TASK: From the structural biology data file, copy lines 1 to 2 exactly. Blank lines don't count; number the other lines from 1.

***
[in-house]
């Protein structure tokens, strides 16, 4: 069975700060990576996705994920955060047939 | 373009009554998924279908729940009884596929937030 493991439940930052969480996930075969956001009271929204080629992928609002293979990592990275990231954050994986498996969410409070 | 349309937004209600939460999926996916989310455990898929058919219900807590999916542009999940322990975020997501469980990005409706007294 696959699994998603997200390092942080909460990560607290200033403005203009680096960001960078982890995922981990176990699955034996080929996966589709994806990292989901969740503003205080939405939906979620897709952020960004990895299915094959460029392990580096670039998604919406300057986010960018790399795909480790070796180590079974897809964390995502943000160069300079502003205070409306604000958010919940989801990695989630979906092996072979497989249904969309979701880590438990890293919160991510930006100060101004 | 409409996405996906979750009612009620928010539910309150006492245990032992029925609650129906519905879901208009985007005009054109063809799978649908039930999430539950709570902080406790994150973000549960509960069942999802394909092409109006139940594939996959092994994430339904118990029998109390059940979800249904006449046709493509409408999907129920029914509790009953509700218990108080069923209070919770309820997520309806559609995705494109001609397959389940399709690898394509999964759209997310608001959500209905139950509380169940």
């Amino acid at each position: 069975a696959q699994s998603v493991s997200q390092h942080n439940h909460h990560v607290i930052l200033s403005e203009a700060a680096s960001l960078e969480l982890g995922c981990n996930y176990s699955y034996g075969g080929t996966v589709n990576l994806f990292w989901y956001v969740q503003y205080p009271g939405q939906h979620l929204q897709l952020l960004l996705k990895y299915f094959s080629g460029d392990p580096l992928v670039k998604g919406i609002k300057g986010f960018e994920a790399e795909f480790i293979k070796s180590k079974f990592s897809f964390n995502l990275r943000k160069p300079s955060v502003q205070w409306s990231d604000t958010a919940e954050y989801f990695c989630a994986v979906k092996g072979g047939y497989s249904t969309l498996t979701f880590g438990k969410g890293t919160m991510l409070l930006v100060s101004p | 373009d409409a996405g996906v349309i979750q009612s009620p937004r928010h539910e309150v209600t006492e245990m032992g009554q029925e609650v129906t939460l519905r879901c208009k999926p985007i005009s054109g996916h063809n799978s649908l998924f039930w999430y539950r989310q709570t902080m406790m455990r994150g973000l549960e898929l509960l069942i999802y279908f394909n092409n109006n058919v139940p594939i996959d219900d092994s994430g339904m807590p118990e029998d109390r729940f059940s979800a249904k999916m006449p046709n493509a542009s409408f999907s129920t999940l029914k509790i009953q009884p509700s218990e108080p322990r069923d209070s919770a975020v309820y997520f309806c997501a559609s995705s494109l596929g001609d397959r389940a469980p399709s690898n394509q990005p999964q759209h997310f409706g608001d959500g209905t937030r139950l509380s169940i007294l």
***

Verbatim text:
[in-house]
């Protein structure tokens, strides 16, 4: 069975700060990576996705994920955060047939 | 373009009554998924279908729940009884596929937030 493991439940930052969480996930075969956001009271929204080629992928609002293979990592990275990231954050994986498996969410409070 | 349309937004209600939460999926996916989310455990898929058919219900807590999916542009999940322990975020997501469980990005409706007294 696959699994998603997200390092942080909460990560607290200033403005203009680096960001960078982890995922981990176990699955034996080929996966589709994806990292989901969740503003205080939405939906979620897709952020960004990895299915094959460029392990580096670039998604919406300057986010960018790399795909480790070796180590079974897809964390995502943000160069300079502003205070409306604000958010919940989801990695989630979906092996072979497989249904969309979701880590438990890293919160991510930006100060101004 | 409409996405996906979750009612009620928010539910309150006492245990032992029925609650129906519905879901208009985007005009054109063809799978649908039930999430539950709570902080406790994150973000549960509960069942999802394909092409109006139940594939996959092994994430339904118990029998109390059940979800249904006449046709493509409408999907129920029914509790009953509700218990108080069923209070919770309820997520309806559609995705494109001609397959389940399709690898394509999964759209997310608001959500209905139950509380169940």